Nathan Greenauer

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A substantial amount of research has demonstrated the importance of reference frames in organizing memory of object locations in both small and large environments. However, to date, little research has examined how the object locations represented in one reference frame are specified relative to object locations represented in another. In a series of 4(More)
Mou and McNamara (2002) have recently theorized that nonegocentric reference frames (viz., intrinsic reference frames, based on the spatial structure of a configuration of objects) are used to organize spatial relationships in memory. The theory has not made claims about whether the intrinsic structure of a stimulus array is necessary or sufficient for such(More)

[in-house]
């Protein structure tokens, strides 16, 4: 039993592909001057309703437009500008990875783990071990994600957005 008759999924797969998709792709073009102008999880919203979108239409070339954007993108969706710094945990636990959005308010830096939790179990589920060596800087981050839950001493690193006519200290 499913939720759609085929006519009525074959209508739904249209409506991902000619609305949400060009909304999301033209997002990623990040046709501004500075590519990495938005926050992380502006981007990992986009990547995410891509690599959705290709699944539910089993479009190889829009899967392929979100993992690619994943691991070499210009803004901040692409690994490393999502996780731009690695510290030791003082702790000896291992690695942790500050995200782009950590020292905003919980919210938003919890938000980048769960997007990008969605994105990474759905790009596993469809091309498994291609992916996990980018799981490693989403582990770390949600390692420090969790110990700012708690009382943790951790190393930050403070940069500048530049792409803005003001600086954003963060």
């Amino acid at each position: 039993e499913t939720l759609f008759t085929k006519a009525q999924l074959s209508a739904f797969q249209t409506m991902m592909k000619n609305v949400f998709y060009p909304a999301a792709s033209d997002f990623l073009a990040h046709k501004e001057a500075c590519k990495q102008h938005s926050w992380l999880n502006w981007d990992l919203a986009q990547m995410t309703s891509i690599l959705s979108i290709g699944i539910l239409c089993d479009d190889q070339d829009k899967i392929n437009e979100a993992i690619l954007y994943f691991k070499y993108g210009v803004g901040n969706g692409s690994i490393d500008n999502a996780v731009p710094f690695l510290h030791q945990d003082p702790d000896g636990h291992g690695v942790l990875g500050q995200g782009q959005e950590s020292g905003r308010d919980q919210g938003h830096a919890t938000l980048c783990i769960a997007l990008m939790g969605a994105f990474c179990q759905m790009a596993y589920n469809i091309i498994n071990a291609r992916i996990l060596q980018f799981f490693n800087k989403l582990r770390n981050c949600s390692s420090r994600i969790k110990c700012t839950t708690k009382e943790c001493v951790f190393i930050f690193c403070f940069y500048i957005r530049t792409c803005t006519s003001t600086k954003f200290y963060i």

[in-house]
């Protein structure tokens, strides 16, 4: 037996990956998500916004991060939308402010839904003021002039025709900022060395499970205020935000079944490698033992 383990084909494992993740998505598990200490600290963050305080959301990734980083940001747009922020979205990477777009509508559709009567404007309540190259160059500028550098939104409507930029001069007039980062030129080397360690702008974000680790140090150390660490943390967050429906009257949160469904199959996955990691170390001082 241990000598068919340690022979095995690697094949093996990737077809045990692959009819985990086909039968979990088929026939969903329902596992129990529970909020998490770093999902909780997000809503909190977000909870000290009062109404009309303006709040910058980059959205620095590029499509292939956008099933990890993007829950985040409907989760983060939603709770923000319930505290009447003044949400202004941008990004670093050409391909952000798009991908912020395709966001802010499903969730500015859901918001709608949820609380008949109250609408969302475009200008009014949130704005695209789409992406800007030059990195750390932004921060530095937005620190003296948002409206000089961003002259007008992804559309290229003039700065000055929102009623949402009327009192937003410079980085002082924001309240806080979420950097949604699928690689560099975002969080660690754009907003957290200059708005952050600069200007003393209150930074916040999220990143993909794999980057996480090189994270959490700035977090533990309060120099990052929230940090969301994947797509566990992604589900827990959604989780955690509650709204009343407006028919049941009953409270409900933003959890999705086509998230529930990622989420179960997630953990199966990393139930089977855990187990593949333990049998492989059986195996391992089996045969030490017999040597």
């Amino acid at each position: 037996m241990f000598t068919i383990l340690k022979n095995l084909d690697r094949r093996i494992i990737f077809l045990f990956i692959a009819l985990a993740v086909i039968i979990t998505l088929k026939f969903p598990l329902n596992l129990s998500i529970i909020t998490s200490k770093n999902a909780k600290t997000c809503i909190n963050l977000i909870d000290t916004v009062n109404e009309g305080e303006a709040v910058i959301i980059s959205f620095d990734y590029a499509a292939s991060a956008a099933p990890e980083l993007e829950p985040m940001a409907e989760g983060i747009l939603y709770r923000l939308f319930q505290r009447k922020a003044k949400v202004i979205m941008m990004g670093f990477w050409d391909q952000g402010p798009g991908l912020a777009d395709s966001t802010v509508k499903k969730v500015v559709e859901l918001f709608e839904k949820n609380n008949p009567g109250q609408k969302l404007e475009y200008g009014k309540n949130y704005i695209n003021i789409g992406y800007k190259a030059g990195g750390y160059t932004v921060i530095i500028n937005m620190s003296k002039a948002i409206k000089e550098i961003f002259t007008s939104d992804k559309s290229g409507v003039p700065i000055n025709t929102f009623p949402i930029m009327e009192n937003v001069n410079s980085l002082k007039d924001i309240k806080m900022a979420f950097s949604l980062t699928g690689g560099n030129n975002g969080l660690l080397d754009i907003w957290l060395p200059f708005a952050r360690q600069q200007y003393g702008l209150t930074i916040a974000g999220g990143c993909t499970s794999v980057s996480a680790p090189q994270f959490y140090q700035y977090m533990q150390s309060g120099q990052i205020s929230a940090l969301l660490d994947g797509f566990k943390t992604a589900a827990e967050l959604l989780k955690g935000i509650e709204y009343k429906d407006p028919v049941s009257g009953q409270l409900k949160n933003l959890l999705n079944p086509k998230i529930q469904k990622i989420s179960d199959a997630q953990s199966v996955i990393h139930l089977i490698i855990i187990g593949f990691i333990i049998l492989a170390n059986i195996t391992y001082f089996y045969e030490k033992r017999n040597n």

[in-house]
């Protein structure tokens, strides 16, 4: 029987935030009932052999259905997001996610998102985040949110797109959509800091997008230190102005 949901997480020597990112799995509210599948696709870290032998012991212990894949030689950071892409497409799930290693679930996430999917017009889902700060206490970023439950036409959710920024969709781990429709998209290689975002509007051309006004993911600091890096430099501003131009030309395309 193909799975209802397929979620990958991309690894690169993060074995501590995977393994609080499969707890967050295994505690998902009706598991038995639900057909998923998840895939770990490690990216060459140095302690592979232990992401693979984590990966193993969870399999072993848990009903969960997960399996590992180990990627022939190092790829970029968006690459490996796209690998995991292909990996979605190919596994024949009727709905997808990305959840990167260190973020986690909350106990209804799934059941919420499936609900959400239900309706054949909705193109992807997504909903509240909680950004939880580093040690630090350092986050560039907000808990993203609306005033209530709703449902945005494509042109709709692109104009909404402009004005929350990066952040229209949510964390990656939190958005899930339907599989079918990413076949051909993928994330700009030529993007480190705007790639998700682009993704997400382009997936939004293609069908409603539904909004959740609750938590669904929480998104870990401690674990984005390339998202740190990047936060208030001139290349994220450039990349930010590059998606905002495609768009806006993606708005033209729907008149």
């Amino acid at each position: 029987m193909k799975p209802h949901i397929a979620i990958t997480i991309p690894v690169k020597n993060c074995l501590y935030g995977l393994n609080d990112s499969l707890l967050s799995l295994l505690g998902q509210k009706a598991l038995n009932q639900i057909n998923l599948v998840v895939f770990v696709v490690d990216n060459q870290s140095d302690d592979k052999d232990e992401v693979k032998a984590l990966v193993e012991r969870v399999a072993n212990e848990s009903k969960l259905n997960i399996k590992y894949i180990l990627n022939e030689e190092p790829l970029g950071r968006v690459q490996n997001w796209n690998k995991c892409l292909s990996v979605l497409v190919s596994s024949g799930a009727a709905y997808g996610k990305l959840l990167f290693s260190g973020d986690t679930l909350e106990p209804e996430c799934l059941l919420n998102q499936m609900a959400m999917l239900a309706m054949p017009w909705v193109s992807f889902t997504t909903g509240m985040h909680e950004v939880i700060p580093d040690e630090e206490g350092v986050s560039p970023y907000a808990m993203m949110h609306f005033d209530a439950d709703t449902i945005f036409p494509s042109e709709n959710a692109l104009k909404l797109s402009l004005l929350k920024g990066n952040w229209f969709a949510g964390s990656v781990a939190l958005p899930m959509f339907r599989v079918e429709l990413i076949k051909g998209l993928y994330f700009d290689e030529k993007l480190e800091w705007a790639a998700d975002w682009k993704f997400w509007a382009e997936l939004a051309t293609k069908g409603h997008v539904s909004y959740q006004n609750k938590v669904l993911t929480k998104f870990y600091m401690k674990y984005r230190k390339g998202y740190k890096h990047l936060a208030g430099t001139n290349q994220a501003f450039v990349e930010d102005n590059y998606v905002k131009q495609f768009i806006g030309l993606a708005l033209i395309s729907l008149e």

Although many previous studies have shown that body-based sensory modalities such as vestibular, kinesthetic, and efferent information are useful for acquiring spatial information about one's immediate environment, relatively little work has examined how these modalities affect the acquisition of long-term spatial memory. Three groups of participants(More)
In two experiments, participants were trained to recognize a playground scene from four vantage points and were subsequently asked to recognize the playground from a novel perspective between the four learned viewing perspectives, as well as from the trained perspectives. In both experiments, people recognized the novel view more efficiently than those that(More)
The purpose of this study was to examine sport fans' impressions of gay male athletes. Participants formed impressions of a fictional athlete from their favorite team after reading a short scenario about the player. The scenarios described the athlete as being gay or straight, and either becoming a distraction or not causing a distraction to the team. While(More)
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